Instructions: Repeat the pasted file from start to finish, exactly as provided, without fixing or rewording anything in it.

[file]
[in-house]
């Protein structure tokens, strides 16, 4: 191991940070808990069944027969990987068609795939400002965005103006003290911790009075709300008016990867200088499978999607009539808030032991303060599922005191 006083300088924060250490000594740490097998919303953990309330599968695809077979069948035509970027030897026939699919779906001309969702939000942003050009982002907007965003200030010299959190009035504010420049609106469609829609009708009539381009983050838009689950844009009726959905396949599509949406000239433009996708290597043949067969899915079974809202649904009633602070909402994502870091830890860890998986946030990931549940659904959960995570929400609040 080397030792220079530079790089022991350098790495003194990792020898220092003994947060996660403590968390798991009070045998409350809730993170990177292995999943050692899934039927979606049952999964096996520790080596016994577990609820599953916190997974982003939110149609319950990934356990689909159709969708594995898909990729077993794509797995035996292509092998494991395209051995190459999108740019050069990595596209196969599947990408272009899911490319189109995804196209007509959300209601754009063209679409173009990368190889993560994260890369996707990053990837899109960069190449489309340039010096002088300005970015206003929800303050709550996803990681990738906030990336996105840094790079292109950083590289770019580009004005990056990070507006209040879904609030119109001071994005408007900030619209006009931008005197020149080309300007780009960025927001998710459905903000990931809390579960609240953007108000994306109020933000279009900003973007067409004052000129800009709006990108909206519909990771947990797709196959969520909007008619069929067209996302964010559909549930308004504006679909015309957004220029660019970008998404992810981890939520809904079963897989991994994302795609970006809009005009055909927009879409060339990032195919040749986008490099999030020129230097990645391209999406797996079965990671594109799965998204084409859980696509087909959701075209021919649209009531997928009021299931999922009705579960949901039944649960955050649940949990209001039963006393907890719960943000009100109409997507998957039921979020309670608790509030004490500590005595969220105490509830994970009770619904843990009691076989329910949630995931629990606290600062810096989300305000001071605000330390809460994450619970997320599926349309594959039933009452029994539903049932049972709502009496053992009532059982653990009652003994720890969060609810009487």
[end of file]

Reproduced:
[in-house]
């Protein structure tokens, strides 16, 4: 191991940070808990069944027969990987068609795939400002965005103006003290911790009075709300008016990867200088499978999607009539808030032991303060599922005191 006083300088924060250490000594740490097998919303953990309330599968695809077979069948035509970027030897026939699919779906001309969702939000942003050009982002907007965003200030010299959190009035504010420049609106469609829609009708009539381009983050838009689950844009009726959905396949599509949406000239433009996708290597043949067969899915079974809202649904009633602070909402994502870091830890860890998986946030990931549940659904959960995570929400609040 080397030792220079530079790089022991350098790495003194990792020898220092003994947060996660403590968390798991009070045998409350809730993170990177292995999943050692899934039927979606049952999964096996520790080596016994577990609820599953916190997974982003939110149609319950990934356990689909159709969708594995898909990729077993794509797995035996292509092998494991395209051995190459999108740019050069990595596209196969599947990408272009899911490319189109995804196209007509959300209601754009063209679409173009990368190889993560994260890369996707990053990837899109960069190449489309340039010096002088300005970015206003929800303050709550996803990681990738906030990336996105840094790079292109950083590289770019580009004005990056990070507006209040879904609030119109001071994005408007900030619209006009931008005197020149080309300007780009960025927001998710459905903000990931809390579960609240953007108000994306109020933000279009900003973007067409004052000129800009709006990108909206519909990771947990797709196959969520909007008619069929067209996302964010559909549930308004504006679909015309957004220029660019970008998404992810981890939520809904079963897989991994994302795609970006809009005009055909927009879409060339990032195919040749986008490099999030020129230097990645391209999406797996079965990671594109799965998204084409859980696509087909959701075209021919649209009531997928009021299931999922009705579960949901039944649960955050649940949990209001039963006393907890719960943000009100109409997507998957039921979020309670608790509030004490500590005595969220105490509830994970009770619904843990009691076989329910949630995931629990606290600062810096989300305000001071605000330390809460994450619970997320599926349309594959039933009452029994539903049932049972709502009496053992009532059982653990009652003994720890969060609810009487």